ORGANIC…What does that really mean?

     Having been involved in organic agriculture for many years, I believe that organic" is more than just agriculture, it is a commitment to a lifestyle—one that includes healthier choices for you, your family and the planet.

 As often quoted from Hippocrates—the famous Greek physician, known as ‘the father of modern medicine’— "Let your food be your medicine and let your medicine be your food".  Decades of research has established a definite link between illness and diet.

     The counter-culture of the "back to the land" generation of the 1960s turned into the organic agriculture industry of the 1970’s until our present day.  But does eating only food grown without synthetic chemicals tell the whole story?    

Why does organic food cost more? Answer, because it is more labor intensive. Is the extra cost worth the extra benefits?

Everyone should ask of themselves  the following questions:

Are you in perfect health?

Do you take any man made medicines?

If your answers are "no" and "yes" in that order you would be wise to consider what the underlying cause is before adding more toxins to the mix with so-called "quick-fix" medications. It is important, too, to realize that eating only organic food is not the entire answer to being healthful.  We are subjected to chemical toxins in our bath soaps, toothpaste, shampoo, dish-washing liquids, laundry detergents, cleaning agents and cosmetics to name just a few.

     Organic, therefore, is a lifestyle to be carried out in every phase of our lives. I urge you to seek out and support those who raise organic food and make household and personal care products by joyfully paying the extra price and learning how to produce food and natural homemade products for yourselves which will pay you back in the long term with health benefits and financial savings.

WEEDS...Are they all harmful?

       I have been doing a lot of gardening lately, and so, weeds have been on my mind as well as in my garden. As a very small child, I remember crawling in the grass of our small back yard and being enthralled with the little yellow flowers that bloomed there in the spring.  However, much to my amazement, no one wanted Dandelions in their grass and much time and energy was spent by adults prying them up with a two-pronged tool until "weed killer" came along.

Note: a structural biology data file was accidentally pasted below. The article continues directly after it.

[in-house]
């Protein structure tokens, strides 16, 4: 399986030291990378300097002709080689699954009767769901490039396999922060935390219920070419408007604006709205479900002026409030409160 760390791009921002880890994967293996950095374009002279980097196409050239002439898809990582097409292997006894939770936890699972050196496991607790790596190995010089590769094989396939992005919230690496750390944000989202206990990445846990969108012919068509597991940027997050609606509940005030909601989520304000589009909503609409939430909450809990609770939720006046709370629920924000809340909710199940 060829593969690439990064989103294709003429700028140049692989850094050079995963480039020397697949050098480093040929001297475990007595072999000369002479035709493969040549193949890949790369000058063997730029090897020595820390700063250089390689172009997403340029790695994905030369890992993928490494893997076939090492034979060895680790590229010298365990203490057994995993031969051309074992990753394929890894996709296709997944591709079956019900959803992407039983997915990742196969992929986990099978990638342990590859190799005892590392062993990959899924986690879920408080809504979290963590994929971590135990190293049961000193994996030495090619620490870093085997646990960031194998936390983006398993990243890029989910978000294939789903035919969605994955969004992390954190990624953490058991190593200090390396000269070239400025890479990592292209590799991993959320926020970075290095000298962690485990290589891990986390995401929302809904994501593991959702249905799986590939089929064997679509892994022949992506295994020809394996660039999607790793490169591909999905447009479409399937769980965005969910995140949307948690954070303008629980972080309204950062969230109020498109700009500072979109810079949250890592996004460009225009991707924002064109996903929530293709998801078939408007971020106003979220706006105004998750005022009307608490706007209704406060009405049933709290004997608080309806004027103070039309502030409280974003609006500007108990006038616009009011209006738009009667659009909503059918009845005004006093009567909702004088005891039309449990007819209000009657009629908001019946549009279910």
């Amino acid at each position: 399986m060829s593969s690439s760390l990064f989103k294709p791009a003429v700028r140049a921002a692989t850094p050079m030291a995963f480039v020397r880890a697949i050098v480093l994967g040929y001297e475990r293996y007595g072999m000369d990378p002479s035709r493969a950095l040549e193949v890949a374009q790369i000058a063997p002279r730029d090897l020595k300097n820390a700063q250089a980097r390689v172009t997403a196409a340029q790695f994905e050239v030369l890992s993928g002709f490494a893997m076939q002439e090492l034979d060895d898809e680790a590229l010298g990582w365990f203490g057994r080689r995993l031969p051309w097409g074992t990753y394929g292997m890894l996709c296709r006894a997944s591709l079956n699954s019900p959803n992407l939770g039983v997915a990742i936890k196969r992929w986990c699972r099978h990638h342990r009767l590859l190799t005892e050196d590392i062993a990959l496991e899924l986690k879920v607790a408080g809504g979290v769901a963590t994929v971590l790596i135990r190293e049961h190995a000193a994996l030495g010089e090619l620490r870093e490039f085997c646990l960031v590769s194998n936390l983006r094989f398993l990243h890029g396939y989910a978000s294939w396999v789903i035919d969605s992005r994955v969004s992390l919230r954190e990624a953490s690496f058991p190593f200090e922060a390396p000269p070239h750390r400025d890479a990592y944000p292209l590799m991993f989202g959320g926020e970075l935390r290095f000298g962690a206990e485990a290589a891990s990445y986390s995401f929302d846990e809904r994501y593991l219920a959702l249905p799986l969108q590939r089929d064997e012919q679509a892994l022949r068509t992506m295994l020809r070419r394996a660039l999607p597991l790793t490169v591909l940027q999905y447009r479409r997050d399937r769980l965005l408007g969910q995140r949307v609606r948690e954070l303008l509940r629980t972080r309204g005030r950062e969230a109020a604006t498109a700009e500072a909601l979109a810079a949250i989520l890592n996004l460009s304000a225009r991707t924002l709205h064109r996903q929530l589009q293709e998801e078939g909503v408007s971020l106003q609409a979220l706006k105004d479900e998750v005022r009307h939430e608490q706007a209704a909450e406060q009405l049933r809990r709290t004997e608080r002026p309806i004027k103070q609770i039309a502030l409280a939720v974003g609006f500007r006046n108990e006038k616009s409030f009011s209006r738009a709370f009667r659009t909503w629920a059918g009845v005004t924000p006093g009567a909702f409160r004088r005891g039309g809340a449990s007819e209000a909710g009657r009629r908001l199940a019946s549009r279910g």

During my infancy and youth, we lived in a suburban neighborhood of modest one and two family homes. The home next to ours was owned by a ninety-six year old lady, Mrs. Ashley and her middle aged, unmarried daughter. I distinctly remember, as a small child, that Mrs. Ashley asked everyone in the neighborhood who she knew, to save the Dandelions for her. With these "weeds", she made soup, tea and even wine. Mrs. Ashley obviously knew something that we did not know.

     When I revolted against the medical industry after healing myself of colon/pancreatic cancer with natural methods not taught me in medical school, one of my goals was to learn how to grow my own healthy food without man-made chemicals, while preserving and improving the earth around me. I began to read books and the first book I read was called "Secrets of the Soil" written by Peter Tompkins and Christopher Bird. The first statement that jumped out at me in this book was, "a weed is a plant that you do not know yet".

     Many years later, when I was an apprentice to a master organic farmer, I was assigned the lowly job of weeding his large vegetable gardens. During my long hours of toiling with a hoe in my hand my observation showed me that, first of all, the "weeds" had many holes in the leaves from being devoured by insects—much more than the leaves of the vegetables we were growing—and when the weeds had been removed, the insects began to eat our valuable crop. Perhaps the insects knew something that we did not know?